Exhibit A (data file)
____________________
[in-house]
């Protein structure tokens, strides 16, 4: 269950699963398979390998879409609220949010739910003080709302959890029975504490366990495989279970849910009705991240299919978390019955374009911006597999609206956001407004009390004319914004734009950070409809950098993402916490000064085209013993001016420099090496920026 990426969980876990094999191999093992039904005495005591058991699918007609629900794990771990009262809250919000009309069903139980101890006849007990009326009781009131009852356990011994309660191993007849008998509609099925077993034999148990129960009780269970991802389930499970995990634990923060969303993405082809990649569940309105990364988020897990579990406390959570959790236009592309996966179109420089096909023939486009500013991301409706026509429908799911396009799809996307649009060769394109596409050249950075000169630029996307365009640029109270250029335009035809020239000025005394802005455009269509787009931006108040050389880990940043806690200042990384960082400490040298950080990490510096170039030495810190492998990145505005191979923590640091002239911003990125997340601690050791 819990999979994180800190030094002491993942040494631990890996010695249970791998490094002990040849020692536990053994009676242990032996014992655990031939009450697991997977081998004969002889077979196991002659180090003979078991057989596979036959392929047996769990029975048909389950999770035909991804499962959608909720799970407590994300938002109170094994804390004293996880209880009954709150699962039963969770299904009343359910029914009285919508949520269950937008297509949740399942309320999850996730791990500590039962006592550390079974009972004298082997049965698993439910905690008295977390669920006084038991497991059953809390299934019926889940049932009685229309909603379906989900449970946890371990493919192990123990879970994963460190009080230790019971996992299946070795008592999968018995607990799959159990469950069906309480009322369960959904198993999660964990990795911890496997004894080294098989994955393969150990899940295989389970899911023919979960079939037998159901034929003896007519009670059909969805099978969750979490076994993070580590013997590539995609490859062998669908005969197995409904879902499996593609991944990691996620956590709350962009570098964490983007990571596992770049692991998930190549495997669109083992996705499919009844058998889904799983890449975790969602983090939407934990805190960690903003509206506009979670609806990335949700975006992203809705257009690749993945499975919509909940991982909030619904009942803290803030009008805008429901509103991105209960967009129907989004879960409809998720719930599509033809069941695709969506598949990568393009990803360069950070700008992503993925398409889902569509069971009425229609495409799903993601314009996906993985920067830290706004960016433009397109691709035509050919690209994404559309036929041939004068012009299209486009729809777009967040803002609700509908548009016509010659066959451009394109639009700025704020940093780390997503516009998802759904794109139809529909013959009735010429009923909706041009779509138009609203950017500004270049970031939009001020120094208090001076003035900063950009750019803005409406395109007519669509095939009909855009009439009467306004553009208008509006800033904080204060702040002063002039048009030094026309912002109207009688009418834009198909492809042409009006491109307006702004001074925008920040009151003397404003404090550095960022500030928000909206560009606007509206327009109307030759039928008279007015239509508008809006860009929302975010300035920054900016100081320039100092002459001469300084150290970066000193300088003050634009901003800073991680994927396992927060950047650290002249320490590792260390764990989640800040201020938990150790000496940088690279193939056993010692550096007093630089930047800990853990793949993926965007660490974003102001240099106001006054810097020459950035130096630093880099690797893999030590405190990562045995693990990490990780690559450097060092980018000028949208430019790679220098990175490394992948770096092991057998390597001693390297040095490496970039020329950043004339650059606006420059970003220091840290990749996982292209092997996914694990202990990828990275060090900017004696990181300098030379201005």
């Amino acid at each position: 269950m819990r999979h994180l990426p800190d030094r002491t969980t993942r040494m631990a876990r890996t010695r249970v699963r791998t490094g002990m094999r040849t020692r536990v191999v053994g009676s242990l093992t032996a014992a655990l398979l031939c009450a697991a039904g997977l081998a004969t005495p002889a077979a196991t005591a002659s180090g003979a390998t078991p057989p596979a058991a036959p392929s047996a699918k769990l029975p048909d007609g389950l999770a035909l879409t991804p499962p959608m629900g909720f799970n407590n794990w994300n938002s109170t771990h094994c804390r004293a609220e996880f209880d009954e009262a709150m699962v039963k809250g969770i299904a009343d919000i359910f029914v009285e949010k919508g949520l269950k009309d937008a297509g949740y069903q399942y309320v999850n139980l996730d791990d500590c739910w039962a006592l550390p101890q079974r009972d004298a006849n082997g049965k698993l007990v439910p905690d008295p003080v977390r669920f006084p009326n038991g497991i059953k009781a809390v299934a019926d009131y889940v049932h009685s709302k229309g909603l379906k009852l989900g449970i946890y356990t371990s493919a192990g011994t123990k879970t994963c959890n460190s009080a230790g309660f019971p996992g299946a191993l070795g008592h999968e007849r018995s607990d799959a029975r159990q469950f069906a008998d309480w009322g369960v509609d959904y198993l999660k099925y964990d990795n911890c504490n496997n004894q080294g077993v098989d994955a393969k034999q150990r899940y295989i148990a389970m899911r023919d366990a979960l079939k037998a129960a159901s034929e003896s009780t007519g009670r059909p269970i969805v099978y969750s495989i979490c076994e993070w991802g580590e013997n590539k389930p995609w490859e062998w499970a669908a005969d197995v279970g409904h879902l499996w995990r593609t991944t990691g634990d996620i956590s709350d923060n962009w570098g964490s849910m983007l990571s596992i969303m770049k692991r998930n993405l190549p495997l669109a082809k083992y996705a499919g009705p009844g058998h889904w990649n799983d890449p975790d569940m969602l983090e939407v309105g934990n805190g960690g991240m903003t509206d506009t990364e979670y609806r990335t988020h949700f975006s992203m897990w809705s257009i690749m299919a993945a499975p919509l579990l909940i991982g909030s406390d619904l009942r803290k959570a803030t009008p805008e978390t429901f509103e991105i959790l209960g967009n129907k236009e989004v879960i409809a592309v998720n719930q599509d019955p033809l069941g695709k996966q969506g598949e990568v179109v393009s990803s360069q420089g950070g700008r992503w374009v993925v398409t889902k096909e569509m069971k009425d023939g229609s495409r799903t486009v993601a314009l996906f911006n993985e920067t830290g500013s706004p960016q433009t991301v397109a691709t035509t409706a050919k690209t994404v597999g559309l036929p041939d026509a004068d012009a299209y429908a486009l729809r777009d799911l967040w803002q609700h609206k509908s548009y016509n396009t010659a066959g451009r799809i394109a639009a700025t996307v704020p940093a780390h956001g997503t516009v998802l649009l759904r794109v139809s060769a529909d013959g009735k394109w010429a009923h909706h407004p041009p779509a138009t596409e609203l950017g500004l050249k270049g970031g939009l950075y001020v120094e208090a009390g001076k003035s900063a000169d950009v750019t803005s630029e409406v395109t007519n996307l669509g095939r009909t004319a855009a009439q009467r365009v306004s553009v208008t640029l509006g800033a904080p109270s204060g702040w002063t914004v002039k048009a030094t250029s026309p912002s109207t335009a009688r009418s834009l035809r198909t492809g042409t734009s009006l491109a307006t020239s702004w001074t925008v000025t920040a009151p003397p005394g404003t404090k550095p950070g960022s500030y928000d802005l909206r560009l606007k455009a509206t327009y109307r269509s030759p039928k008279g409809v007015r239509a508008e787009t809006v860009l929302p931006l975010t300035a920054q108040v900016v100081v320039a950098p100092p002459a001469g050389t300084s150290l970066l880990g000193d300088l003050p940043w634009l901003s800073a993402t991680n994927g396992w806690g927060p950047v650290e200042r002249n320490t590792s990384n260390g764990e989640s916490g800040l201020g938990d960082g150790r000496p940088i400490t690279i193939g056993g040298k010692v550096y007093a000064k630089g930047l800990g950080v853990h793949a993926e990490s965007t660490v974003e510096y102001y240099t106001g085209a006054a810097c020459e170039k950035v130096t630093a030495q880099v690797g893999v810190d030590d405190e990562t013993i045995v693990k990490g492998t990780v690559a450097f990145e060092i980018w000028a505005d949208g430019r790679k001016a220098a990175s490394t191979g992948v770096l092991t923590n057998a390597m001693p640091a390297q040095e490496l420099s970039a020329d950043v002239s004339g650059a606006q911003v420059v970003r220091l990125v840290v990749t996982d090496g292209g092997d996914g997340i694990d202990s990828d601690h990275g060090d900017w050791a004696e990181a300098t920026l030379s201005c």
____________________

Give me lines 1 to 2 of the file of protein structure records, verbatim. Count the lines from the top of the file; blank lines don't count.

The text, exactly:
[in-house]
């Protein structure tokens, strides 16, 4: 269950699963398979390998879409609220949010739910003080709302959890029975504490366990495989279970849910009705991240299919978390019955374009911006597999609206956001407004009390004319914004734009950070409809950098993402916490000064085209013993001016420099090496920026 990426969980876990094999191999093992039904005495005591058991699918007609629900794990771990009262809250919000009309069903139980101890006849007990009326009781009131009852356990011994309660191993007849008998509609099925077993034999148990129960009780269970991802389930499970995990634990923060969303993405082809990649569940309105990364988020897990579990406390959570959790236009592309996966179109420089096909023939486009500013991301409706026509429908799911396009799809996307649009060769394109596409050249950075000169630029996307365009640029109270250029335009035809020239000025005394802005455009269509787009931006108040050389880990940043806690200042990384960082400490040298950080990490510096170039030495810190492998990145505005191979923590640091002239911003990125997340601690050791 819990999979994180800190030094002491993942040494631990890996010695249970791998490094002990040849020692536990053994009676242990032996014992655990031939009450697991997977081998004969002889077979196991002659180090003979078991057989596979036959392929047996769990029975048909389950999770035909991804499962959608909720799970407590994300938002109170094994804390004293996880209880009954709150699962039963969770299904009343359910029914009285919508949520269950937008297509949740399942309320999850996730791990500590039962006592550390079974009972004298082997049965698993439910905690008295977390669920006084038991497991059953809390299934019926889940049932009685229309909603379906989900449970946890371990493919192990123990879970994963460190009080230790019971996992299946070795008592999968018995607990799959159990469950069906309480009322369960959904198993999660964990990795911890496997004894080294098989994955393969150990899940295989389970899911023919979960079939037998159901034929003896007519009670059909969805099978969750979490076994993070580590013997590539995609490859062998669908005969197995409904879902499996593609991944990691996620956590709350962009570098964490983007990571596992770049692991998930190549495997669109083992996705499919009844058998889904799983890449975790969602983090939407934990805190960690903003509206506009979670609806990335949700975006992203809705257009690749993945499975919509909940991982909030619904009942803290803030009008805008429901509103991105209960967009129907989004879960409809998720719930599509033809069941695709969506598949990568393009990803360069950070700008992503993925398409889902569509069971009425229609495409799903993601314009996906993985920067830290706004960016433009397109691709035509050919690209994404559309036929041939004068012009299209486009729809777009967040803002609700509908548009016509010659066959451009394109639009700025704020940093780390997503516009998802759904794109139809529909013959009735010429009923909706041009779509138009609203950017500004270049970031939009001020120094208090001076003035900063950009750019803005409406395109007519669509095939009909855009009439009467306004553009208008509006800033904080204060702040002063002039048009030094026309912002109207009688009418834009198909492809042409009006491109307006702004001074925008920040009151003397404003404090550095960022500030928000909206560009606007509206327009109307030759039928008279007015239509508008809006860009929302975010300035920054900016100081320039100092002459001469300084150290970066000193300088003050634009901003800073991680994927396992927060950047650290002249320490590792260390764990989640800040201020938990150790000496940088690279193939056993010692550096007093630089930047800990853990793949993926965007660490974003102001240099106001006054810097020459950035130096630093880099690797893999030590405190990562045995693990990490990780690559450097060092980018000028949208430019790679220098990175490394992948770096092991057998390597001693390297040095490496970039020329950043004339650059606006420059970003220091840290990749996982292209092997996914694990202990990828990275060090900017004696990181300098030379201005």